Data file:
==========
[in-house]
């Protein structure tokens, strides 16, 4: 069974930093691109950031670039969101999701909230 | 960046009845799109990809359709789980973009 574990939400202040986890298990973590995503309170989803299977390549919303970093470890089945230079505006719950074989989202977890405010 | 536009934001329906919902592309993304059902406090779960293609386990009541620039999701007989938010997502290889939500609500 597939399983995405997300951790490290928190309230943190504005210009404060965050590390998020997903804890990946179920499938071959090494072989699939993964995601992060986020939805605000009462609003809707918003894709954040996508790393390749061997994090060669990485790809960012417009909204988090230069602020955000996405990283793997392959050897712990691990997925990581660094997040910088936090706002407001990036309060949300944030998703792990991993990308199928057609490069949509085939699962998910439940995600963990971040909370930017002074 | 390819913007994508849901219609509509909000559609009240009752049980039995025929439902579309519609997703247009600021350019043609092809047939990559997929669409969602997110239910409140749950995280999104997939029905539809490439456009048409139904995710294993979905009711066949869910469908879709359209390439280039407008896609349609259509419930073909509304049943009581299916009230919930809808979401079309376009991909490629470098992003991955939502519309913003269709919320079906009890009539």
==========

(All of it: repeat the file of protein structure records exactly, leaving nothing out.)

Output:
[in-house]
């Protein structure tokens, strides 16, 4: 069974930093691109950031670039969101999701909230 | 960046009845799109990809359709789980973009 574990939400202040986890298990973590995503309170989803299977390549919303970093470890089945230079505006719950074989989202977890405010 | 536009934001329906919902592309993304059902406090779960293609386990009541620039999701007989938010997502290889939500609500 597939399983995405997300951790490290928190309230943190504005210009404060965050590390998020997903804890990946179920499938071959090494072989699939993964995601992060986020939805605000009462609003809707918003894709954040996508790393390749061997994090060669990485790809960012417009909204988090230069602020955000996405990283793997392959050897712990691990997925990581660094997040910088936090706002407001990036309060949300944030998703792990991993990308199928057609490069949509085939699962998910439940995600963990971040909370930017002074 | 390819913007994508849901219609509509909000559609009240009752049980039995025929439902579309519609997703247009600021350019043609092809047939990559997929669409969602997110239910409140749950995280999104997939029905539809490439456009048409139904995710294993979905009711066949869910469908879709359209390439280039407008896609349609259509419930073909509304049943009581299916009230919930809808979401079309376009991909490629470098992003991955939502519309913003269709919320079906009890009539």